Student Loans are Difficult – But Not Impossible – To Discharge in Bankruptcy
When we think of bankruptcy, we tend to believe that pretty much every debt is discharged when you file for Chapter 7 bankruptcy. But there is one type of debt that burdens thousands of people every day, that is, as of right now, almost impossible to discharge in bankruptcy: Student loan debt.
Differences in Debts
The way that Chapter 7 bankruptcy works is that with almost every other kind of debt, you file your bankruptcy, and you get your discharge. Assuming you have no property or assets, or that they fit within given exemptions, you generally will get your discharge without losing property. Even if you lost property to the bankruptcy trustee, you would almost always get the discharge. You do not have to show hardship, or demonstrate why you need your debts discharged.
However, when it comes to student loans, the filer has to show what is known as “undue hardship” to have the loan debt discharged. This is a very high standard to meet, and one that does not have a specific legal definition. The standard has been interpreted by courts as being so difficult that even the most struggling, desperate student loan borrowers often cannot meet the standard.
What Courts Will Look For
The court will even look to see if you have intentionally created a situation where you cannot pay your student loans. This makes student loans the only part of bankruptcy where the court looks at your behavior, or how your inability to pay your debt was “caused.”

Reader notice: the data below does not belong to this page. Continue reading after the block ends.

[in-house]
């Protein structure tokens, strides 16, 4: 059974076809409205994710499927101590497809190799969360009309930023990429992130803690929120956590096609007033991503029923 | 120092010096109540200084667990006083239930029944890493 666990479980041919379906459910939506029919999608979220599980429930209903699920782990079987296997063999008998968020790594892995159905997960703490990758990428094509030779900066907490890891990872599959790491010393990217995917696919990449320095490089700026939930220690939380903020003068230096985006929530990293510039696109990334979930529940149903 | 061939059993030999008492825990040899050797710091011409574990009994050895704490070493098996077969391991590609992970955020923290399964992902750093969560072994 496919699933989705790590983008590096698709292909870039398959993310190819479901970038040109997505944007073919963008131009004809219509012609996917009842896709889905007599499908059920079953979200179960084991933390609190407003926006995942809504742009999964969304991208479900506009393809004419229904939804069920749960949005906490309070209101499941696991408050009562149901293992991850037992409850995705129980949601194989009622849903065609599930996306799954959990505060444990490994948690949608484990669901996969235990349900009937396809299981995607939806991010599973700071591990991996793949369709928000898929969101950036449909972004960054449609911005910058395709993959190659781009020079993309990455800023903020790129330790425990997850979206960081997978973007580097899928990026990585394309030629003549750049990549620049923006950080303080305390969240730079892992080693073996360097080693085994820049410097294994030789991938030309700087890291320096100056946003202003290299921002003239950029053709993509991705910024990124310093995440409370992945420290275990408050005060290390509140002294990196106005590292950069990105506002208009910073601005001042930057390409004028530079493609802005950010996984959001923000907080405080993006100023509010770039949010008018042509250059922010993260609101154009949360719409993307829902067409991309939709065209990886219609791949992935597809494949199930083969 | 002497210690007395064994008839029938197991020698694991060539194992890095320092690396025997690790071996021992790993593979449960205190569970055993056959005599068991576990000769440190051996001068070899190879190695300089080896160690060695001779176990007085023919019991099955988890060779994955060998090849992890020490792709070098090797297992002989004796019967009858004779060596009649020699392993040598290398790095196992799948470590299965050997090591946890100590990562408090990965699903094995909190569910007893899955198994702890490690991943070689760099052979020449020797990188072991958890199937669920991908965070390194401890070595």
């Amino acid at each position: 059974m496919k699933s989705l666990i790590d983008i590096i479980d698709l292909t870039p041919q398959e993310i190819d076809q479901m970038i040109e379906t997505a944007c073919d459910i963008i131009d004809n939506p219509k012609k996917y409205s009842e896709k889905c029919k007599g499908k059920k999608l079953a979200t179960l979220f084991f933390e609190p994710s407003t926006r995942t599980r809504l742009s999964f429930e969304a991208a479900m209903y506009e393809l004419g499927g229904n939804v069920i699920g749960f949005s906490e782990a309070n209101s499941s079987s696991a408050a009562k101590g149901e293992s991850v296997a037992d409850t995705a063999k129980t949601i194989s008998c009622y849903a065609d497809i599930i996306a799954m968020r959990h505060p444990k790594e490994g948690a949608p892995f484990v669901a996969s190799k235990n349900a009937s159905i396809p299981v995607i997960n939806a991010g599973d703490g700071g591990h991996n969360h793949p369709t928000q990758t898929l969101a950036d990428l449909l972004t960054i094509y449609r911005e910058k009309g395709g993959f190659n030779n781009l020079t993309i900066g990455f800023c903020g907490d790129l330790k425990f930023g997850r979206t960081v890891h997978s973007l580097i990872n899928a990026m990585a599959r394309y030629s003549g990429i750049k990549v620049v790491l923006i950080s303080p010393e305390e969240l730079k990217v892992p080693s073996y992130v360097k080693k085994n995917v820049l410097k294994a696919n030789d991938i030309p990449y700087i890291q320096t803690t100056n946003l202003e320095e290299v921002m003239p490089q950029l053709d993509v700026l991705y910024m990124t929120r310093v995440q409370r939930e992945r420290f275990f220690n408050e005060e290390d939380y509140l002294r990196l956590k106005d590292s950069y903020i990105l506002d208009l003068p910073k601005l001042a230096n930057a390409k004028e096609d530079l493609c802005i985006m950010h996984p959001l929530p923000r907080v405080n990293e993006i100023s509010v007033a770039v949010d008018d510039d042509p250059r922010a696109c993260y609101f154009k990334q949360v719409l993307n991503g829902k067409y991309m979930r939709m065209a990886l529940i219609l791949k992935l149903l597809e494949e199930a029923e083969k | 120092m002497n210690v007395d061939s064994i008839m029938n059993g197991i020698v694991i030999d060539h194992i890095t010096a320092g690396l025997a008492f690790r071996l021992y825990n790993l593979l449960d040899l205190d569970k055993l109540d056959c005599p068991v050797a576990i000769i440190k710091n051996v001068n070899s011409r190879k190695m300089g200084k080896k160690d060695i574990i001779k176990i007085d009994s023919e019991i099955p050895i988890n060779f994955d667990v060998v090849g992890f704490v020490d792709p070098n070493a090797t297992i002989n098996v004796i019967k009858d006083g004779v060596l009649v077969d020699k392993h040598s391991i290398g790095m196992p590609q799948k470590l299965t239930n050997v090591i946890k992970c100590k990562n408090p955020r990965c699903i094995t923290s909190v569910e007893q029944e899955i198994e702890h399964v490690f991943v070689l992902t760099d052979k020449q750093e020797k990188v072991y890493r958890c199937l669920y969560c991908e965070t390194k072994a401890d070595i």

In some cases, courts have refused to find undue hardship because people were paying what would seem like necessary expenses, such as cell phone bills or cable bills.
There is Some Hope
However, discharging student debt is not impossible. Many judges are taking a kinder eye towards discharging student loans. And many point out that the reason so few student loans are discharged is because so few borrowers even try to do so—by one study, only about 0.1% of borrowers even attempted to discharge their loans.
In some cases, borrowers who want to discharge their loans will end up with a compromise; courts do have the ability to grant a partial discharge. Additionally, in cases where lenders are giving borrowers a hard time about making payment arrangements, a bankruptcy filing may be enough to bring lenders to the table to work out a repayment schedule that you can live with.
Hope may be on the way. Often, legislation makes its way through congress seeking to make student loans dischargeable the way any other debt can be discharged. Thus far, those bills have failed to become law. But given it is an election year, there has been more talk of bankruptcy reform to help student loan borrowers.